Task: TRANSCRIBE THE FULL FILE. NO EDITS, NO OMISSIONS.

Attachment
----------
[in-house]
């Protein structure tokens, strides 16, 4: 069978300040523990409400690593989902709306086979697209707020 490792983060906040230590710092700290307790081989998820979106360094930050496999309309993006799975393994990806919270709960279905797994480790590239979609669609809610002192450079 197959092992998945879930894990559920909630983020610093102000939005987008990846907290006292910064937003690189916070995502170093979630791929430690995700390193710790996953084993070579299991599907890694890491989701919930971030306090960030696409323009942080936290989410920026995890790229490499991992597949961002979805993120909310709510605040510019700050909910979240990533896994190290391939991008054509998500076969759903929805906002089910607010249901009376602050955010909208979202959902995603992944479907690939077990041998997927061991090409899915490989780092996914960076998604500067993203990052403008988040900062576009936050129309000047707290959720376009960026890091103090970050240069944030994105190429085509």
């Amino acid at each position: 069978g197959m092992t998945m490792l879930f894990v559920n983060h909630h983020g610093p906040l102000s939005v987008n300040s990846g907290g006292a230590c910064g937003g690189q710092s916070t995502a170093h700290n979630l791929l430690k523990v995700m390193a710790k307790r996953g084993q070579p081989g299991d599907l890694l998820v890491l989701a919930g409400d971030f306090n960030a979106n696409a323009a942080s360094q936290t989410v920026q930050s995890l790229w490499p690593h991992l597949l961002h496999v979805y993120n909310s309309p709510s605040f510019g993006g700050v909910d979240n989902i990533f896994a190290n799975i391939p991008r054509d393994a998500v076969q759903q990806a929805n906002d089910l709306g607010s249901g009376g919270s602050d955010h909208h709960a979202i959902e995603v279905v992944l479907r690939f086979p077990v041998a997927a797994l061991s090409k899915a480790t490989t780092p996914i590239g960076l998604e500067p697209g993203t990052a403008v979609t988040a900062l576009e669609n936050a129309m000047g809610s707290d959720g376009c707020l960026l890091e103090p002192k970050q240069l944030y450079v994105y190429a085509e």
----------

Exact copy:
[in-house]
């Protein structure tokens, strides 16, 4: 069978300040523990409400690593989902709306086979697209707020 490792983060906040230590710092700290307790081989998820979106360094930050496999309309993006799975393994990806919270709960279905797994480790590239979609669609809610002192450079 197959092992998945879930894990559920909630983020610093102000939005987008990846907290006292910064937003690189916070995502170093979630791929430690995700390193710790996953084993070579299991599907890694890491989701919930971030306090960030696409323009942080936290989410920026995890790229490499991992597949961002979805993120909310709510605040510019700050909910979240990533896994190290391939991008054509998500076969759903929805906002089910607010249901009376602050955010909208979202959902995603992944479907690939077990041998997927061991090409899915490989780092996914960076998604500067993203990052403008988040900062576009936050129309000047707290959720376009960026890091103090970050240069944030994105190429085509």
């Amino acid at each position: 069978g197959m092992t998945m490792l879930f894990v559920n983060h909630h983020g610093p906040l102000s939005v987008n300040s990846g907290g006292a230590c910064g937003g690189q710092s916070t995502a170093h700290n979630l791929l430690k523990v995700m390193a710790k307790r996953g084993q070579p081989g299991d599907l890694l998820v890491l989701a919930g409400d971030f306090n960030a979106n696409a323009a942080s360094q936290t989410v920026q930050s995890l790229w490499p690593h991992l597949l961002h496999v979805y993120n909310s309309p709510s605040f510019g993006g700050v909910d979240n989902i990533f896994a190290n799975i391939p991008r054509d393994a998500v076969q759903q990806a929805n906002d089910l709306g607010s249901g009376g919270s602050d955010h909208h709960a979202i959902e995603v279905v992944l479907r690939f086979p077990v041998a997927a797994l061991s090409k899915a480790t490989t780092p996914i590239g960076l998604e500067p697209g993203t990052a403008v979609t988040a900062l576009e669609n936050a129309m000047g809610s707290d959720g376009c707020l960026l890091e103090p002192k970050q240069l944030y450079v994105y190429a085509e």